First They Killed My Father
Cambodia's genocide was one of the worst atrocities in human history, and yet somehow it seems to have receded into the annals of Southeast Asian history without much media touching on it other than the 1984 film The Killing Fields. Angelina Jolie seeks to change that by bringing it back into the collective consciousness of a new generation through her latest film on Netflix.
In First They Killed My Father, Jolie's fourth directed film revisits an event that forever wounded a nation and does so through the innocent eyes of a child caught in the midst of it. The film is adapted from the bestselling memoir of Loung Ung and also produced by Oscar nominated documentary filmmaker Rithy Panh, both of whom survived the Khmer Rouge's nightmarish rule of Cambodia from 1975 through 1979. At over two hours in film length, it may seem like a slog to get through such tragic subject matter, but on the contrary the story told here is unlike anything ever produced about the genocide because it does so in a way that captures what it was like to be a Cambodian child during the enslavement and mass executions.
The film begins with a family watching nervously as Khmer Rouge soldiers march into city to the sounds of cheers from locals greeting them as heroes. The film's main character, Ung, doesn't understand why her father orders the family to pack-up and leave, but he knows that as a government employee it marks him as an enemy of the new state being formed. Her father manages to hide his identity but they are still forced to evacuate the city along with everyone else and endure a long march to the countryside to meet their fate at a labor camp. Once they get there, the Khmer Rouge's intentions are revealed when they are told that in the new Cambodia individualism will be abolished and their new purpose in life is to serve Angkar (the state) through working the fields and developing a revolutionary mindset.
Ung and her family eventually deteriorate from starvation and strenuous labor, but as a child she's given different attention from the camp guards. The Khmer Rouge considered older people, monks, doctors, intellectuals, and any other citizen that wasn't a peasant obsolete; so children were thought of as new minds to be molded. Though she's just a young girl, her survival instincts and the realization of the need to adapt to being a prisoner makes her standout to be recruited as a child soldier. Through her training she's indoctrinated into the Khmer Rouge's monstrous philosophies all while desperately trying remember her past life as daughter in a loving family.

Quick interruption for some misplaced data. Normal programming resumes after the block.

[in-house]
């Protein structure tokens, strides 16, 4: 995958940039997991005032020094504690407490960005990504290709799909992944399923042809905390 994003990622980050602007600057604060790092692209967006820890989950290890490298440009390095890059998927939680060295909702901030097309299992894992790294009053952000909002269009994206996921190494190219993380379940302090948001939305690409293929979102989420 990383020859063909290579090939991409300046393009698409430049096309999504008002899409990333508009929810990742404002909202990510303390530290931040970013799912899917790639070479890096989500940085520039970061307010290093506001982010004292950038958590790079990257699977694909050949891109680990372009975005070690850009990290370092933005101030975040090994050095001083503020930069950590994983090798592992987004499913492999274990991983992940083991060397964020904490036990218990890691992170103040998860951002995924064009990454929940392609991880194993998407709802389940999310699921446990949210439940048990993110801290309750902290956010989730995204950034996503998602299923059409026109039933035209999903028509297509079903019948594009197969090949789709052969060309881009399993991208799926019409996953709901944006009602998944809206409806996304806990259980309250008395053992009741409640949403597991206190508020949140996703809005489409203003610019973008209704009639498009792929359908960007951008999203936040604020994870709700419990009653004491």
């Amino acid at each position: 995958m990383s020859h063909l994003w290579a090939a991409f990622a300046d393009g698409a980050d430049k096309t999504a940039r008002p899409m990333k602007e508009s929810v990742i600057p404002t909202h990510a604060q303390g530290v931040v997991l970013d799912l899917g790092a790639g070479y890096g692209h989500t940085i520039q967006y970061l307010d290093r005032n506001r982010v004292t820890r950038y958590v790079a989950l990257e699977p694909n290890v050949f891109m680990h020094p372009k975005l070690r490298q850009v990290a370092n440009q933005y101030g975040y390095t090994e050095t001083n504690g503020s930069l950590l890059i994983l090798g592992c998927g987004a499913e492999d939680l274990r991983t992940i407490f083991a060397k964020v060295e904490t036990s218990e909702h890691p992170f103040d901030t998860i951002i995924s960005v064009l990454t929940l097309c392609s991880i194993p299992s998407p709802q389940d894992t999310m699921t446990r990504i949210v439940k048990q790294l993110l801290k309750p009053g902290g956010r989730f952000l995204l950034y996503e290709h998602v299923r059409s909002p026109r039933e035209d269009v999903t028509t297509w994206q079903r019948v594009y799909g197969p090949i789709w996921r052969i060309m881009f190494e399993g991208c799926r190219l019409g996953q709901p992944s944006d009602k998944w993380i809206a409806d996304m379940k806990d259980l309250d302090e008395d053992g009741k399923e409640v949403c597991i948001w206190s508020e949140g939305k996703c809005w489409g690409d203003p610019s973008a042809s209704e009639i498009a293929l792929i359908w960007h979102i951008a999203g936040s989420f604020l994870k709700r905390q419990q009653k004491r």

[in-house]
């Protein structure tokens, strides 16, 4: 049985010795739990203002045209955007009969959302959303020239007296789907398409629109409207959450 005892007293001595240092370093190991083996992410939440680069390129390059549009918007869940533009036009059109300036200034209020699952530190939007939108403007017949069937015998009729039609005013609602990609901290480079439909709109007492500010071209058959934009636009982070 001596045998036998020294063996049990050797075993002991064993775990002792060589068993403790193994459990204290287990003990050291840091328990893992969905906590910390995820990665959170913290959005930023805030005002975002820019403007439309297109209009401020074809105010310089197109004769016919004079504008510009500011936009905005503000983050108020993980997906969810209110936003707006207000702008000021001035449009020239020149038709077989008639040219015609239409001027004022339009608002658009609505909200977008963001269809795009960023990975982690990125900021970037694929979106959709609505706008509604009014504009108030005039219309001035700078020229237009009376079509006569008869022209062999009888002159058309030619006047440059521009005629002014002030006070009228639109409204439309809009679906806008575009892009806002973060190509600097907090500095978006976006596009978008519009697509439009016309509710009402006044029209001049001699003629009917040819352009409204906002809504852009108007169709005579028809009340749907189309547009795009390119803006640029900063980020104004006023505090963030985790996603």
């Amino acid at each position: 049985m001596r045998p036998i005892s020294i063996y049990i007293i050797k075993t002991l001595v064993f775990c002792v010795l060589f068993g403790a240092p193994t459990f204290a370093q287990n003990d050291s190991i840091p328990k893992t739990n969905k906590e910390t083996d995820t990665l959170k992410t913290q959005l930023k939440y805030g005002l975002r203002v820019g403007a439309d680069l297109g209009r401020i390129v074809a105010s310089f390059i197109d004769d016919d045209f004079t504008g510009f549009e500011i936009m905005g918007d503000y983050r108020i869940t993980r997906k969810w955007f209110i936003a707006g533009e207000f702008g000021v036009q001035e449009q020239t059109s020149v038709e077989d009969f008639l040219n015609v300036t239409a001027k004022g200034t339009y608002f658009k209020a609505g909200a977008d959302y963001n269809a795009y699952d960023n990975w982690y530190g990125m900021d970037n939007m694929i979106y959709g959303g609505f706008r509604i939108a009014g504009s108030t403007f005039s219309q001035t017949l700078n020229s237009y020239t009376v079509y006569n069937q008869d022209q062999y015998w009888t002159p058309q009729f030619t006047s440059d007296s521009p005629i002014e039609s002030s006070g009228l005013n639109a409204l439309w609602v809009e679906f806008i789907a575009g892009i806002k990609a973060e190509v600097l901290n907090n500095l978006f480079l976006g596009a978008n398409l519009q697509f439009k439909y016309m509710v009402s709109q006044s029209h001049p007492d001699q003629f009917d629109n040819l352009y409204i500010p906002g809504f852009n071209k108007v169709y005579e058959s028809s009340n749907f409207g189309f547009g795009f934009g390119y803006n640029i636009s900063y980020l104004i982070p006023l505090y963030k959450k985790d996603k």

The film will draw comparisons to another stellar Netflix one about child soldiers, Beasts of No Nation, but doesn't have the star power of someone like a Idris Elba. Instead, Jolie purposely strides to keep it authentic by filming in Cambodia, using locals to fill roles, and keeping the dialogue in Khmer. Regardless of the minimal dialogue and subtitles, Sareum Srey Moch's performance as Ung is a powerful one that captures what a violent political upheaval looks like from the persepctive of a young girl. There is no explanation of what is happening to the rest of the country or how the world is responding to it, soldiers are vacant and offer little but stern orders & propaganda slogans, and it's not exactly clear how large the scale of death is across the country. Viewers may ask these questions to themselves while watching, but this is a film based on a memoir so a wider view of what's actually going on is only hinted at since Ung was too young to realize it herself.
Of course today we know that the Khmer Rouge were responsible for a death toll estimated to be 2 million and that their atrocities have severely damaged Cambodia's development even today. Land mines planted by Khmer Rouge soldiers still litter jungles and the only real recourse for justice is a United Nations sanctioned tribunal that has taken 11 years and cost over $300 million to find just 4 former Khmer Rouge leaders guilty (The Khmer Rouge's leader, Pol Pot, died before he was ever brought to trial). What might be more unsettling is the fact that many former Khmer Rouge soldiers are now part of local governments, and that former prison guards who tortured innocent women & children freely walk with them as neighbors and live peacefully in retirement.
The tragedy of what happened is so painful for Cambodia that it hasn't even been included in school curriculums until a few years ago. What makes this film important is that it's a big part of a larger effort to ensure younger generations understand what happened in Cambodia and honor the millions of lives that were lost. Even today when genocide is in progress, it doesn't always get the attention it needs until it's too late, so a film like this is just as relevant now as it was back when The Killing Fields was released.
It's important to know the facts of Cambodia's genocide because it's not just a dark chapter of Southeastern Asian history; it's also an impactful lesson on what can happen when unchecked politics emboldens us to dehumanizes our opponents.